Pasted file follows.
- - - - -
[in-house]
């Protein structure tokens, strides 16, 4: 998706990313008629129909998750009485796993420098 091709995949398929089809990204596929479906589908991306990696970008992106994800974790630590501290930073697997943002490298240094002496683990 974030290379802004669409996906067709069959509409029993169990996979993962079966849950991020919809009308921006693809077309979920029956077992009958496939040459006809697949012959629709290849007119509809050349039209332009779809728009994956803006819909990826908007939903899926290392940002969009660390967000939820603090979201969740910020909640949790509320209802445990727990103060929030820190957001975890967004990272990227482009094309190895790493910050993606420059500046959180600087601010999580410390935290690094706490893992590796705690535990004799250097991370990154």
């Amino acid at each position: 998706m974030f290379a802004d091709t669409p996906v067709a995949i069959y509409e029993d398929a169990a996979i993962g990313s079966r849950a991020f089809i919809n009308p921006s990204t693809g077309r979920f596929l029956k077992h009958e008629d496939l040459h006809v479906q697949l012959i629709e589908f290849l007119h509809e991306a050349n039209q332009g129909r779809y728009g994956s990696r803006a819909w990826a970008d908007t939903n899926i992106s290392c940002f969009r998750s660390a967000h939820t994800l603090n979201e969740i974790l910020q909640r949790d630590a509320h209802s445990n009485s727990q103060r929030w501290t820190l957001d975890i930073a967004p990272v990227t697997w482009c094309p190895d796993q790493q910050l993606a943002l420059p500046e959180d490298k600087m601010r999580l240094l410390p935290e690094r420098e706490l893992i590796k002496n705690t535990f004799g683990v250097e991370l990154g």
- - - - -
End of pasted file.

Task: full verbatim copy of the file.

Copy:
[in-house]
């Protein structure tokens, strides 16, 4: 998706990313008629129909998750009485796993420098 091709995949398929089809990204596929479906589908991306990696970008992106994800974790630590501290930073697997943002490298240094002496683990 974030290379802004669409996906067709069959509409029993169990996979993962079966849950991020919809009308921006693809077309979920029956077992009958496939040459006809697949012959629709290849007119509809050349039209332009779809728009994956803006819909990826908007939903899926290392940002969009660390967000939820603090979201969740910020909640949790509320209802445990727990103060929030820190957001975890967004990272990227482009094309190895790493910050993606420059500046959180600087601010999580410390935290690094706490893992590796705690535990004799250097991370990154």
């Amino acid at each position: 998706m974030f290379a802004d091709t669409p996906v067709a995949i069959y509409e029993d398929a169990a996979i993962g990313s079966r849950a991020f089809i919809n009308p921006s990204t693809g077309r979920f596929l029956k077992h009958e008629d496939l040459h006809v479906q697949l012959i629709e589908f290849l007119h509809e991306a050349n039209q332009g129909r779809y728009g994956s990696r803006a819909w990826a970008d908007t939903n899926i992106s290392c940002f969009r998750s660390a967000h939820t994800l603090n979201e969740i974790l910020q909640r949790d630590a509320h209802s445990n009485s727990q103060r929030w501290t820190l957001d975890i930073a967004p990272v990227t697997w482009c094309p190895d796993q790493q910050l993606a943002l420059p500046e959180d490298k600087m601010r999580l240094l410390p935290e690094r420098e706490l893992i590796k002496n705690t535990f004799g683990v250097e991370l990154g």